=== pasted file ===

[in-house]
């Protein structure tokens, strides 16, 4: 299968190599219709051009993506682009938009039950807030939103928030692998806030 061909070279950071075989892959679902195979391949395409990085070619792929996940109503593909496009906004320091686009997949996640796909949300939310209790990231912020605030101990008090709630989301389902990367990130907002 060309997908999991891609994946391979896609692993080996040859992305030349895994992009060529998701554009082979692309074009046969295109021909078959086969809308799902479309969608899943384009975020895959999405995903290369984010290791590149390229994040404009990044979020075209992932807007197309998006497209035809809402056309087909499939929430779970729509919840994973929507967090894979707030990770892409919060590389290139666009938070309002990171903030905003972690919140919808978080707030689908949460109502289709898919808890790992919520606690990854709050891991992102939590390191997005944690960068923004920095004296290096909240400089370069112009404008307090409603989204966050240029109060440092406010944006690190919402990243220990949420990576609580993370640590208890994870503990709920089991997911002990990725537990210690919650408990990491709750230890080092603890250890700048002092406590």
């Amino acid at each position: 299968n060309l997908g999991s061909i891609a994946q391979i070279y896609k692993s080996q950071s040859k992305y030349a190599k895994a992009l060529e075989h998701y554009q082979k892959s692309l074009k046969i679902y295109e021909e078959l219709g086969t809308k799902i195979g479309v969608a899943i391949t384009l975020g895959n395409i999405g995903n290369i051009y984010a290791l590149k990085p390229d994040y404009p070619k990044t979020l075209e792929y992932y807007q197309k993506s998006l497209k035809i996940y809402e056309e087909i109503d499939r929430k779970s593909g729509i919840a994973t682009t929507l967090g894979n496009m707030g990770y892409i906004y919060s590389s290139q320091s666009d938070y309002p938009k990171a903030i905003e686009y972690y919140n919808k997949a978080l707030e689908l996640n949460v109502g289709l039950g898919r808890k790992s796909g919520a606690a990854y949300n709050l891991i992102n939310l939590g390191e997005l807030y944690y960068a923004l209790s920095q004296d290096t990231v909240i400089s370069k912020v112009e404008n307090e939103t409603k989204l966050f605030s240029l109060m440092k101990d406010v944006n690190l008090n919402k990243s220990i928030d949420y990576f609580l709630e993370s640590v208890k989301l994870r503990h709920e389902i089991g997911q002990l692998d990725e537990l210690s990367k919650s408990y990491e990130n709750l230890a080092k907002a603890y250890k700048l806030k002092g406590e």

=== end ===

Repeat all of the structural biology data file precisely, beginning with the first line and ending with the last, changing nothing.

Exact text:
[in-house]
């Protein structure tokens, strides 16, 4: 299968190599219709051009993506682009938009039950807030939103928030692998806030 061909070279950071075989892959679902195979391949395409990085070619792929996940109503593909496009906004320091686009997949996640796909949300939310209790990231912020605030101990008090709630989301389902990367990130907002 060309997908999991891609994946391979896609692993080996040859992305030349895994992009060529998701554009082979692309074009046969295109021909078959086969809308799902479309969608899943384009975020895959999405995903290369984010290791590149390229994040404009990044979020075209992932807007197309998006497209035809809402056309087909499939929430779970729509919840994973929507967090894979707030990770892409919060590389290139666009938070309002990171903030905003972690919140919808978080707030689908949460109502289709898919808890790992919520606690990854709050891991992102939590390191997005944690960068923004920095004296290096909240400089370069112009404008307090409603989204966050240029109060440092406010944006690190919402990243220990949420990576609580993370640590208890994870503990709920089991997911002990990725537990210690919650408990990491709750230890080092603890250890700048002092406590």
């Amino acid at each position: 299968n060309l997908g999991s061909i891609a994946q391979i070279y896609k692993s080996q950071s040859k992305y030349a190599k895994a992009l060529e075989h998701y554009q082979k892959s692309l074009k046969i679902y295109e021909e078959l219709g086969t809308k799902i195979g479309v969608a899943i391949t384009l975020g895959n395409i999405g995903n290369i051009y984010a290791l590149k990085p390229d994040y404009p070619k990044t979020l075209e792929y992932y807007q197309k993506s998006l497209k035809i996940y809402e056309e087909i109503d499939r929430k779970s593909g729509i919840a994973t682009t929507l967090g894979n496009m707030g990770y892409i906004y919060s590389s290139q320091s666009d938070y309002p938009k990171a903030i905003e686009y972690y919140n919808k997949a978080l707030e689908l996640n949460v109502g289709l039950g898919r808890k790992s796909g919520a606690a990854y949300n709050l891991i992102n939310l939590g390191e997005l807030y944690y960068a923004l209790s920095q004296d290096t990231v909240i400089s370069k912020v112009e404008n307090e939103t409603k989204l966050f605030s240029l109060m440092k101990d406010v944006n690190l008090n919402k990243s220990i928030d949420y990576f609580l709630e993370s640590v208890k989301l994870r503990h709920e389902i089991g997911q002990l692998d990725e537990l210690s990367k919650s408990y990491e990130n709750l230890a080092k907002a603890y250890k700048l806030k002092g406590e």